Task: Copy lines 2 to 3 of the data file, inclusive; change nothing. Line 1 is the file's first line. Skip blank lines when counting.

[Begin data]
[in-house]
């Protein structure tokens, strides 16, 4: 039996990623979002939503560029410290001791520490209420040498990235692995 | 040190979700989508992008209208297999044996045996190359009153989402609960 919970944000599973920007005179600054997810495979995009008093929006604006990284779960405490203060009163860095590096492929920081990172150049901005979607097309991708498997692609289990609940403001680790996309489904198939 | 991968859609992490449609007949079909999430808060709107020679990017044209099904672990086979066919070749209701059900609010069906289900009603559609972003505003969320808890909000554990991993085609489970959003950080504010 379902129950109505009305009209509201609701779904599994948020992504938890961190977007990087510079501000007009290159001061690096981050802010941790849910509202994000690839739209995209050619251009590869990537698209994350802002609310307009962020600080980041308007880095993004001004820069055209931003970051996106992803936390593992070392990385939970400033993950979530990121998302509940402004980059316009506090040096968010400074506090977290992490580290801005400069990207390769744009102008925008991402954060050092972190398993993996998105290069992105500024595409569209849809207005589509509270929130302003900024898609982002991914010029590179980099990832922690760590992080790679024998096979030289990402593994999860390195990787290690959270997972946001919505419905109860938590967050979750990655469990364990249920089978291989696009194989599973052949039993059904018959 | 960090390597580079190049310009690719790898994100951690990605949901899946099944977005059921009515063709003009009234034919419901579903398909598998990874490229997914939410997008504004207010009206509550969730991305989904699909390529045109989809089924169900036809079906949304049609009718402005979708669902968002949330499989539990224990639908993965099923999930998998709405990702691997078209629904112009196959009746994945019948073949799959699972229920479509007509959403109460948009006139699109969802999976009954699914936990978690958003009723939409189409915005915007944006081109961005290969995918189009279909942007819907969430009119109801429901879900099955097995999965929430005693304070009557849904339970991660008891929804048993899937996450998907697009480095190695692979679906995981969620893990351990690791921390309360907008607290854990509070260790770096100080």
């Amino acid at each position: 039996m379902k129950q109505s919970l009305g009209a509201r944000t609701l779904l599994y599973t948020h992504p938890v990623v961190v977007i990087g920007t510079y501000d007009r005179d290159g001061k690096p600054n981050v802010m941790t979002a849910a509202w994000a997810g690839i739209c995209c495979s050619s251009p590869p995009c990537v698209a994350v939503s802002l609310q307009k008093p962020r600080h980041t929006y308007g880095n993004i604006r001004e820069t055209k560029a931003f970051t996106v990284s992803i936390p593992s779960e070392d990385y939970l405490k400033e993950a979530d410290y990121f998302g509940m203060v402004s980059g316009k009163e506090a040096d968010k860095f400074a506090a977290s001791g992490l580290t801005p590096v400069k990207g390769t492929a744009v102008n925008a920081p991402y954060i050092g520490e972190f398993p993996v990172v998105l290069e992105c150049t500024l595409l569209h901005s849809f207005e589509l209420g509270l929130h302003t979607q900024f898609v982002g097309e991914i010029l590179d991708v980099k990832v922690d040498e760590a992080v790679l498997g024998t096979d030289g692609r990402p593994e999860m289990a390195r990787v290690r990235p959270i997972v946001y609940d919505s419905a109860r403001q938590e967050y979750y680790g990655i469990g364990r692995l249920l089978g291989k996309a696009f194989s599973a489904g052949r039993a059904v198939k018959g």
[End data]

């Protein structure tokens, strides 16, 4: 039996990623979002939503560029410290001791520490209420040498990235692995 | 040190979700989508992008209208297999044996045996190359009153989402609960 919970944000599973920007005179600054997810495979995009008093929006604006990284779960405490203060009163860095590096492929920081990172150049901005979607097309991708498997692609289990609940403001680790996309489904198939 | 991968859609992490449609007949079909999430808060709107020679990017044209099904672990086979066919070749209701059900609010069906289900009603559609972003505003969320808890909000554990991993085609489970959003950080504010 379902129950109505009305009209509201609701779904599994948020992504938890961190977007990087510079501000007009290159001061690096981050802010941790849910509202994000690839739209995209050619251009590869990537698209994350802002609310307009962020600080980041308007880095993004001004820069055209931003970051996106992803936390593992070392990385939970400033993950979530990121998302509940402004980059316009506090040096968010400074506090977290992490580290801005400069990207390769744009102008925008991402954060050092972190398993993996998105290069992105500024595409569209849809207005589509509270929130302003900024898609982002991914010029590179980099990832922690760590992080790679024998096979030289990402593994999860390195990787290690959270997972946001919505419905109860938590967050979750990655469990364990249920089978291989696009194989599973052949039993059904018959 | 960090390597580079190049310009690719790898994100951690990605949901899946099944977005059921009515063709003009009234034919419901579903398909598998990874490229997914939410997008504004207010009206509550969730991305989904699909390529045109989809089924169900036809079906949304049609009718402005979708669902968002949330499989539990224990639908993965099923999930998998709405990702691997078209629904112009196959009746994945019948073949799959699972229920479509007509959403109460948009006139699109969802999976009954699914936990978690958003009723939409189409915005915007944006081109961005290969995918189009279909942007819907969430009119109801429901879900099955097995999965929430005693304070009557849904339970991660008891929804048993899937996450998907697009480095190695692979679906995981969620893990351990690791921390309360907008607290854990509070260790770096100080």
């Amino acid at each position: 039996m379902k129950q109505s919970l009305g009209a509201r944000t609701l779904l599994y599973t948020h992504p938890v990623v961190v977007i990087g920007t510079y501000d007009r005179d290159g001061k690096p600054n981050v802010m941790t979002a849910a509202w994000a997810g690839i739209c995209c495979s050619s251009p590869p995009c990537v698209a994350v939503s802002l609310q307009k008093p962020r600080h980041t929006y308007g880095n993004i604006r001004e820069t055209k560029a931003f970051t996106v990284s992803i936390p593992s779960e070392d990385y939970l405490k400033e993950a979530d410290y990121f998302g509940m203060v402004s980059g316009k009163e506090a040096d968010k860095f400074a506090a977290s001791g992490l580290t801005p590096v400069k990207g390769t492929a744009v102008n925008a920081p991402y954060i050092g520490e972190f398993p993996v990172v998105l290069e992105c150049t500024l595409l569209h901005s849809f207005e589509l209420g509270l929130h302003t979607q900024f898609v982002g097309e991914i010029l590179d991708v980099k990832v922690d040498e760590a992080v790679l498997g024998t096979d030289g692609r990402p593994e999860m289990a390195r990787v290690r990235p959270i997972v946001y609940d919505s419905a109860r403001q938590e967050y979750y680790g990655i469990g364990r692995l249920l089978g291989k996309a696009f194989s599973a489904g052949r039993a059904v198939k018959g």